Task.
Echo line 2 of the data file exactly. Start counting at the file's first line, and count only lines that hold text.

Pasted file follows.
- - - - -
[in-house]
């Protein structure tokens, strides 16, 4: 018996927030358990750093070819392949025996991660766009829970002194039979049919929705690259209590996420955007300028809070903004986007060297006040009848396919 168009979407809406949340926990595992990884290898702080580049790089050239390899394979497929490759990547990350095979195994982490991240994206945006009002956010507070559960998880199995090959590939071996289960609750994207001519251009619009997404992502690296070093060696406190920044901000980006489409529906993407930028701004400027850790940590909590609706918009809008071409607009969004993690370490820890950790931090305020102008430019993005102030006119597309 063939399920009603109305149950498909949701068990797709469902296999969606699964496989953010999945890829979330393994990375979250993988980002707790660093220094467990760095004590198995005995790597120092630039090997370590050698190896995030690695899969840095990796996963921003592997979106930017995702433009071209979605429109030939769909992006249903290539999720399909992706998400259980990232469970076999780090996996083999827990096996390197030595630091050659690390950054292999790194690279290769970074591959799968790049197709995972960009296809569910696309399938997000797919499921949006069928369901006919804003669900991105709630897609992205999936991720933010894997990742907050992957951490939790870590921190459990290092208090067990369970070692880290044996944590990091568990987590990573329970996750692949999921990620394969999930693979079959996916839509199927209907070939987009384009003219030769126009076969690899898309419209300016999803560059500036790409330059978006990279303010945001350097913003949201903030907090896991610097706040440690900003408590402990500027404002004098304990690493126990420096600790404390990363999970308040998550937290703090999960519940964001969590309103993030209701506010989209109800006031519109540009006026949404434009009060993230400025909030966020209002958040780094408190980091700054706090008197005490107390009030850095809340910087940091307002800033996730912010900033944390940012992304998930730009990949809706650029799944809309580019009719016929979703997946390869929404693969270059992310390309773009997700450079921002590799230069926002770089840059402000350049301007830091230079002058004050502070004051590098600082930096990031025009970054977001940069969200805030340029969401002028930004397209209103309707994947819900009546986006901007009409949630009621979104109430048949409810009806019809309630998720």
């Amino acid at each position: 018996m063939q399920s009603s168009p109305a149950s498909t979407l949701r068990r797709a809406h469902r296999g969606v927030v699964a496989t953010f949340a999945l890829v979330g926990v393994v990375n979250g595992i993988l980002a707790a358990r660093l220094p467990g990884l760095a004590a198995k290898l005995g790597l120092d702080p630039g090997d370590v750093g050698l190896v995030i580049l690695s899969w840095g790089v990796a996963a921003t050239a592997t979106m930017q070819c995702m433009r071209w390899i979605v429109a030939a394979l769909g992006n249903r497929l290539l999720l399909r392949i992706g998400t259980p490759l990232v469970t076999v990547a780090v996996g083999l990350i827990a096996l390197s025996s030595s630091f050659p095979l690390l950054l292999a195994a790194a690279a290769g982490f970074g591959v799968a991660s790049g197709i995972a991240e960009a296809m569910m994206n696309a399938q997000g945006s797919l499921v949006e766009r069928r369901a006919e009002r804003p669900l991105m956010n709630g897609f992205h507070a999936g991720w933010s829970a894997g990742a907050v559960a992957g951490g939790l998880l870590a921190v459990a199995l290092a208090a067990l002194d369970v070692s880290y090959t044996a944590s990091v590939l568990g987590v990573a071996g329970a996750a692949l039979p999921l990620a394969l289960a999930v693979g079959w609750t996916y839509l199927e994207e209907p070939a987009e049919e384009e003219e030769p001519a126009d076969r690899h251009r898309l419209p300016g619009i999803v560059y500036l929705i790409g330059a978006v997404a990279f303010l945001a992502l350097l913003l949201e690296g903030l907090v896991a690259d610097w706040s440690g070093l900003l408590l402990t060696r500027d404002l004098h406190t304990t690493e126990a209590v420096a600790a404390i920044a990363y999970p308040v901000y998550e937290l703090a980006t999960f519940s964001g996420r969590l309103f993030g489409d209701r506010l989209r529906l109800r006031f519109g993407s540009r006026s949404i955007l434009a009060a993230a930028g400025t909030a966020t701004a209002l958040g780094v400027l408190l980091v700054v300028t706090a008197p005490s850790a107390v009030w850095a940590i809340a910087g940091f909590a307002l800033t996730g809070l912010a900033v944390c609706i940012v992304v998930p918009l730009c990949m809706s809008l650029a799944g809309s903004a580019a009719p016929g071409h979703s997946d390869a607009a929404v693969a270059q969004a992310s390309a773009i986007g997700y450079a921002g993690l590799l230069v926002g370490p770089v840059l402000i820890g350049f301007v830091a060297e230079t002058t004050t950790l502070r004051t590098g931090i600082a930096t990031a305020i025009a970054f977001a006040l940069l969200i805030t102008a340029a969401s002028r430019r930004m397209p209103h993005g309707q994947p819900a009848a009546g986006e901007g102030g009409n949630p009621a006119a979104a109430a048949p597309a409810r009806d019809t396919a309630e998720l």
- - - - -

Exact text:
């Protein structure tokens, strides 16, 4: 018996927030358990750093070819392949025996991660766009829970002194039979049919929705690259209590996420955007300028809070903004986007060297006040009848396919 168009979407809406949340926990595992990884290898702080580049790089050239390899394979497929490759990547990350095979195994982490991240994206945006009002956010507070559960998880199995090959590939071996289960609750994207001519251009619009997404992502690296070093060696406190920044901000980006489409529906993407930028701004400027850790940590909590609706918009809008071409607009969004993690370490820890950790931090305020102008430019993005102030006119597309 063939399920009603109305149950498909949701068990797709469902296999969606699964496989953010999945890829979330393994990375979250993988980002707790660093220094467990760095004590198995005995790597120092630039090997370590050698190896995030690695899969840095990796996963921003592997979106930017995702433009071209979605429109030939769909992006249903290539999720399909992706998400259980990232469970076999780090996996083999827990096996390197030595630091050659690390950054292999790194690279290769970074591959799968790049197709995972960009296809569910696309399938997000797919499921949006069928369901006919804003669900991105709630897609992205999936991720933010894997990742907050992957951490939790870590921190459990290092208090067990369970070692880290044996944590990091568990987590990573329970996750692949999921990620394969999930693979079959996916839509199927209907070939987009384009003219030769126009076969690899898309419209300016999803560059500036790409330059978006990279303010945001350097913003949201903030907090896991610097706040440690900003408590402990500027404002004098304990690493126990420096600790404390990363999970308040998550937290703090999960519940964001969590309103993030209701506010989209109800006031519109540009006026949404434009009060993230400025909030966020209002958040780094408190980091700054706090008197005490107390009030850095809340910087940091307002800033996730912010900033944390940012992304998930730009990949809706650029799944809309580019009719016929979703997946390869929404693969270059992310390309773009997700450079921002590799230069926002770089840059402000350049301007830091230079002058004050502070004051590098600082930096990031025009970054977001940069969200805030340029969401002028930004397209209103309707994947819900009546986006901007009409949630009621979104109430048949409810009806019809309630998720």